Fifth in a series
August 19, Budapest — On the eve of St. Stephen’s Day, our Tauck tour group viewed “the holy hand.” Stephen, the first Hungarian King, reigned from 1000-1038. His severed hand rests in a small gilt-edged box in a chapel of the huge basilica built in his honor.
The mummified appendage somehow became separated from the body when the corpse was buried and later reburied to protect it. A man who was in charge of guarding it secreted away to what is now Romania; when it was later found, a monastery was erected on the spot and pilgrims began to ascribe miracles to it. So it went for centuries, with the hand lost and found over and over. Supposedly Queen Maria eventually purchased the holy hand and gave it to her Hungarian subjects.
The Internet abounds with conspiracy theories about the hand. One says that Stephen’s hands were documented after his death with open fists, but the blackened hand today is tight-fisted. “But that is not all” the website exclaims. Apparently there was an entire holy arm, not just a hand, when it was rediscovered in Romania. And Stephen’s hand was known to have borne a ring at his death, but “scientific studies” in the 50s detected no sign of contact with metal. And the appendage thought to be the holy arm turned out to be a fibula. Some say, too, that the hand looks too small to be Stephen’s. This seemed to be the Hungarian version of, “If the glove doesn’t fit, you must acquit.”
Holy or no, St. Stephen is a big deal in Budapest. He’s credited with bringing Christianity to the country, which once controlled many times the territory that it does now. King Stephen invited a Venetian Jesuit to evangelize. Unfortunately, after the king’s death, things didn’t go so well for Bishop Gellért. He was either: a) stoned, pierced with a lance and thrown off a cliff into the Danube; b) hauled in a cart up what is now Gallért Hill, released down hill and when determined to still be alive at the base, beaten to death; or c) rolled down Gallért Hill in a spiked barrel during a pagan uprising. This last version is the one in circulation among tour guides. Christianity, Catholicism in particular, has fared better; today, something like 80 percent of the populace belongs to the Church.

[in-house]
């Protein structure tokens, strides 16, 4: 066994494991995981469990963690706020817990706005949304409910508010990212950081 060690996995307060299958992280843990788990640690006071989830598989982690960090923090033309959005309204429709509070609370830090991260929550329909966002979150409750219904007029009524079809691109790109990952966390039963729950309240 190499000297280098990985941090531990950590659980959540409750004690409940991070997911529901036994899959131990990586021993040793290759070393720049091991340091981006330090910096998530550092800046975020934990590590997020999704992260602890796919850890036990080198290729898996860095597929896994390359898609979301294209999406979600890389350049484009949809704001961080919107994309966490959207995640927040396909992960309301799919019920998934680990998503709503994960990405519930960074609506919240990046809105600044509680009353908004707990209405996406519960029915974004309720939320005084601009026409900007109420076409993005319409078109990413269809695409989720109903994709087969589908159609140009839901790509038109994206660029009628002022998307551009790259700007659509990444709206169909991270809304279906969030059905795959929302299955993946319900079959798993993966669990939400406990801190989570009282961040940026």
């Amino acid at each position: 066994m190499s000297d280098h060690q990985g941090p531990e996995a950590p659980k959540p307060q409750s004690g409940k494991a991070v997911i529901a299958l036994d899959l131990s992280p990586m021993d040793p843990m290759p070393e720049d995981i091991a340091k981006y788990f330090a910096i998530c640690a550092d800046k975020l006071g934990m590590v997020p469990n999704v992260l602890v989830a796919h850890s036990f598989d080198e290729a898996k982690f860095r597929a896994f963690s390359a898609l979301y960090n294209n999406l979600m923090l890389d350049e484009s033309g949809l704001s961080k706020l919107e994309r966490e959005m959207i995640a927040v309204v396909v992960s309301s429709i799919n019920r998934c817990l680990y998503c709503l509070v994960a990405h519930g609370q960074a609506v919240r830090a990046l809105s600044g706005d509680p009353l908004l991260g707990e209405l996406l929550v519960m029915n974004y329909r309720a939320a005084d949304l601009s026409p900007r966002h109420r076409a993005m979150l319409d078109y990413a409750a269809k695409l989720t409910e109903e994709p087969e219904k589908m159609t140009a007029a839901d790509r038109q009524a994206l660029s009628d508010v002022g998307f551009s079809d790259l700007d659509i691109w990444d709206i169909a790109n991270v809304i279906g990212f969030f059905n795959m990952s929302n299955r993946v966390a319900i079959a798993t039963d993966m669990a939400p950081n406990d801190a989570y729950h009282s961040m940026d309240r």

As our tour continued, the bus travelled down Andrassy ut, the grand boulevard on the Pest side, past the Terror Museum (devoted to the Holocaust and other atrocities), past modern sculptures that were erected when Communist statues were pulled down during the two week uprising in 1956, and past the Jewish synagogue and former site of the Jewish Ghetto. Seventy percent of the buildings in Budapest were destroyed in WWII bombings; through the work of the Emmanuel Foundation and Tony Curtis (whose family name was Americanized), the synagogue has been rebuilt.
How many Jews live in Budapest today? No one is certain. Hungarian Jews are suspicious of the census, with good reason. Ninety-five percent of the city’s Jews were deported during the war. Some say there are 100,000 Jews here now; others estimate 220,000.
Though we’d only been in Budapest for 48 hours, I’d begun to notice something. In the parks, young people were doing what they do everywhere: hanging out on the grass with friends, skateboarding, studying their smart phones. But when we walked around town and smiled at people, they usually didn’t smile back. No head nod. Their faces remained closed.
The Huns, who put the “Hun” in Hungarian, conquered the region around 895 A.D., succeeded by the Mongols in the 13th century (who killed or enslaved half the population), who were in turn defeated by the Ottoman Turks in the 16th century, who were replaced by the Hapsburgs. In World War I, Hungary sided with Germany and sacrificed hundreds of thousands to the bloody conflict. The country sided with Germany again during WWII, then tried to switch sides. Before the war ended, hundreds of thousands more died or were deported to concentration camps. And then came Soviet control. We heard this at least three different times — that Hungary repeatedly ended up on the losing side. What does that do to a culture?